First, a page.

(Season Two)

How I’ve matured. I actually liked the minor characters last year. Now, I don’t.

What this season does differently than the last is that it focuses more on Akari and random couplings of the cast. Some of them worked. Most of them didn’t. I thought the Akari-Chinatsu paring made Chinatsu a more likable character, even though she isn’t likable altogether. As always, Kyoko-Yui is always a favorable mismatch, but frankly, Kyoko will make anyone more likable. She’s like the Peyton Manning of this show. She’s so good, she makes characters around her more likable because of it. I’ll reiterate from my previous entry: Kyoko makes this show. Without her, it’s hardly worth a watch. Himiwari(?) and Sakuraku(?) as a couple probably frustrated me more than any other pairing. I liked them last year, now I wonder why. Sakuraku is basically a carbon copy of all of Kyoko’s bad traits; and Himiwari is just a bustier Yui. Where did that development come from? It even shows that these two were fantastic friends at a young age. Now, they can’t stop fighting with each other. My question: why? It’s frustrating. It’s frustrating and I hate it. Since no one matured or developed or even changed (except Himiwari, most noticeably), that’s all that really needs to be said.

Actually, nothing really changed about the art style as well. It’s still the same I’m-so-absorbed-by-this-art-that-I-can’t-focus-straight moe shading that made the first season (and the show entirely) so easy to watch. However, one change is the fluctuation of bizarreness present in the show. This season has terrible artwork (courtesy of Chinatsu), time machine travel, hair absorption, giant robots, and more of that Magical Girl crap that is surprisingly humorous, among others. It serves as a nice break from the casual pace of the art design’s typical… typical. Though, that adds little to enjoyment, because it’s mostly made to ruse humor. It doesn’t normally work, either.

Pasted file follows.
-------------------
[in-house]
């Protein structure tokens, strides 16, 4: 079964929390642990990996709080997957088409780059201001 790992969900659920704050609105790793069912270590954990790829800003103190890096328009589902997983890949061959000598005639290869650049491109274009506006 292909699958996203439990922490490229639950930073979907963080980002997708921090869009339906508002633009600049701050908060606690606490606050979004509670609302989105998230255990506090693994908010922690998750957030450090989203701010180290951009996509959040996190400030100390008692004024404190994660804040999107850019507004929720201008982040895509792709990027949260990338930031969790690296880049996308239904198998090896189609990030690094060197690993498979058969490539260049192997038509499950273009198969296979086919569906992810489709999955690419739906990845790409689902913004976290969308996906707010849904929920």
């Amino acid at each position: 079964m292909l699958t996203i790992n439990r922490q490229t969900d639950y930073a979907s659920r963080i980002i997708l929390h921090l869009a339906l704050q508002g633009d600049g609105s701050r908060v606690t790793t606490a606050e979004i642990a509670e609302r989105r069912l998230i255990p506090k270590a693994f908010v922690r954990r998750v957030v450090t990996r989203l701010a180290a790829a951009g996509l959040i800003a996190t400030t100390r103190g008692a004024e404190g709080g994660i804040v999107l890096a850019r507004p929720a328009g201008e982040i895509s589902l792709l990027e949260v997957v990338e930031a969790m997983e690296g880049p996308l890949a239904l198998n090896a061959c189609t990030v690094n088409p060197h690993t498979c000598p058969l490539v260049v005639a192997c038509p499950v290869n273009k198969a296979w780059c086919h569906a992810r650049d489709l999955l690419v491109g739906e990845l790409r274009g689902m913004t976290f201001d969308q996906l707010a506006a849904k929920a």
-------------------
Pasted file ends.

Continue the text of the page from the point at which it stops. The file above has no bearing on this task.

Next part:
I’ve lowered the score from last year. I actually enjoyed A Channel more than this series. I think it may have to do with Yuru Yuri’s on-going flaws in its characters. And with Slice of Life, characters are really all the show has to rely on. I still didn’t care for Chinatsu, even when she was with Akari, and her infatuation with Yui still feels little more than superficial. The biggest personal issue with me was Sakuraku. In the first season, she was basically just shown as a slacker/tsundere type of character. In this season, she becomes more of a prevalent character, and she’s awful. She’s basically a much more spoiled and obnoxious version of Kyoko. She didn’t help my overall view of this show. Ho-hum. Overall, it was still fine. Basically what I would expect out of a slice of life title. Some of the characters, though, just really dragged down the experience for me.

Personal Score: C+

Critical Score: C